My stateroom on Seven Seas Voyager was one of the best I’ve ever had – not just because it was a good size, but because of its location, at the aft end of the ship with a view over the wake.
The suite was called a Horizon View – not the best accommodation by any means, but it had a large balcony, a walk-in wardrobe and good size bathroom.
It was let down by a chunky TV and DVD, which vibrated when the ship was manoeuvring into port, but I forgave it on account of the huge – and free – DVD library on board.
Seven Seas Voyager has four restaurants including a self-service eatery, which becomes an Italian bistro at night and was my favourite non-bookable dining venue, because the food was good and for the ambience.
The main restaurant has open seating but it lacked atmosphere. Latitudes, an Indo-Chinese restaurant and Signatures, which serves food created by chefs trained at the Cordon Bleu culinary school in Paris, are free but require reservations and were fully booked by the time I got on board.
Fortunately, cancellations came up, because the food in both was amazing. The cruiseline has an all-inclusive drinks policy, which made life easier and boosted its standing considerably in the luxury stakes.
I had a couple of bad experiences at breakfast with confused orders and food that never arrived, but overall, the service was efficient and friendly. Waiters remembered faces, likes and dislikes, which added a six-star touch.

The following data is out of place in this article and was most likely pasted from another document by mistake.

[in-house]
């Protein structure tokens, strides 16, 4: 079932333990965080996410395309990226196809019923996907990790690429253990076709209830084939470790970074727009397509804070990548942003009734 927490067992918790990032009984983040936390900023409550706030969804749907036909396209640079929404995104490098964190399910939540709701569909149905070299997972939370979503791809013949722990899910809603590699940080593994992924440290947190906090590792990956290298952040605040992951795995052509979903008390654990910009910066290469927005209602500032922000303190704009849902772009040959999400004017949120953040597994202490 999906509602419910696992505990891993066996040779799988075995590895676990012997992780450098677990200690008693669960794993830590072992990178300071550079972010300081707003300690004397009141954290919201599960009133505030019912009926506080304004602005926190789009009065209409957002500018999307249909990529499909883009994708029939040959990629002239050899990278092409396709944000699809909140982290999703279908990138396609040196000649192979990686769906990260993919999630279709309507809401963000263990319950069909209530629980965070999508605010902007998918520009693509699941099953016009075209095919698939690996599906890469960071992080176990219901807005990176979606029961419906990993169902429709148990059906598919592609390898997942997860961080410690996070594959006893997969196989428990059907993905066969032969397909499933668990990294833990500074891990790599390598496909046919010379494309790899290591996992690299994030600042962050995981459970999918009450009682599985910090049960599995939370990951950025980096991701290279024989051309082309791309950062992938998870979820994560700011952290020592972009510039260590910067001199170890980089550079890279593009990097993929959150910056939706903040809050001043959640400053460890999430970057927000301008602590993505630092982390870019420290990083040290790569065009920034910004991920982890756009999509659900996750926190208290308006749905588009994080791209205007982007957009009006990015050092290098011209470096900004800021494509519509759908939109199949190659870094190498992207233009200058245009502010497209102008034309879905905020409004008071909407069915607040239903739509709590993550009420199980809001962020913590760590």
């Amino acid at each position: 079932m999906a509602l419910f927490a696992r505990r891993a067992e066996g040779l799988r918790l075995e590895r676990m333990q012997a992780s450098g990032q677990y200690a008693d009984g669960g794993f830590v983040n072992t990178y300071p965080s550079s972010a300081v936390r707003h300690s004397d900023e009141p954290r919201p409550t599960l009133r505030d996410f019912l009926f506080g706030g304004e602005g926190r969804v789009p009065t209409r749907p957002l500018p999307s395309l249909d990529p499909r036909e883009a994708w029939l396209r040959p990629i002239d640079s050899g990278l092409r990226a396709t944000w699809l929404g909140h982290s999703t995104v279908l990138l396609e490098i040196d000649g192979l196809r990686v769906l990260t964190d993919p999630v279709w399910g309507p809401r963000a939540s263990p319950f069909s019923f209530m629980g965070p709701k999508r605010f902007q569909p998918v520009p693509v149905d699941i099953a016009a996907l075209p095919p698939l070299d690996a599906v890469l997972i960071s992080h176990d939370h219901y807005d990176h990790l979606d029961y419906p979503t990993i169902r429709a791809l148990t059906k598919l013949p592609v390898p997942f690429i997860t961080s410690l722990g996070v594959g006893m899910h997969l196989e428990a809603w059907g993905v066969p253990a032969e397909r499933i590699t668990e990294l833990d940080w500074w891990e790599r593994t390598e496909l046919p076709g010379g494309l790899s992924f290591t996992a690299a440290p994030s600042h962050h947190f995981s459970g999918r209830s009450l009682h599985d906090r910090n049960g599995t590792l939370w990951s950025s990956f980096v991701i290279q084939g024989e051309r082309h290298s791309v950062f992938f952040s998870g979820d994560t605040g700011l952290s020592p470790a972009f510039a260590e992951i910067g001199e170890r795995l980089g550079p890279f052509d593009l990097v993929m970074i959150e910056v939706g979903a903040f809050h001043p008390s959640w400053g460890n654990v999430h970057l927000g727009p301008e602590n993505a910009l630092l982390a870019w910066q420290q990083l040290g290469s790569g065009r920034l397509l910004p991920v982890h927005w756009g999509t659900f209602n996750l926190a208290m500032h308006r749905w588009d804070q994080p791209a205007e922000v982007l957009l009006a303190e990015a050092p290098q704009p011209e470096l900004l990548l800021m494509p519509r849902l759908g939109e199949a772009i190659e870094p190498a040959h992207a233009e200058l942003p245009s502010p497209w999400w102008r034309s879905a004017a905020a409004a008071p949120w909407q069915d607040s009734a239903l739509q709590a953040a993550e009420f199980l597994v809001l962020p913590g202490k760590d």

Seven Seas Voyager fact sheet
Ship statistics: 46,000 tons, 350 suites, all with balconies. Holds 700 passengers.
Passenger crew ratio: 1.6:1.
On-board culture: Very American, but also very relaxed. Outside formal evenings, passengers were smart but definitely casual.
Facilities: The main dining room Compass Rose, La Veranda self-service, Latitudes and Signatures. All dining is free. Also a pool-side grill, three lounges, a Carita-run spa and fitness centre.
Cost of excursions: From $35 for a four-hour Russian shopping trip to $259 per person for a three-hour, high-speed boat ride around Helsinki archipelago or $659 for a day trip to Moscow from St Petersburg.
Sample package: A seven-night cruise from Stockholm to Copenhagen in August 2008, including two nights in St Petersburg, costs from £2,661
per person cruise-only.
This is a community-moderated forum.
All post are the individual views of the respective commenter and are not the expressed views of Travel Weekly.
By posting your comments you agree to accept our Terms & Conditions.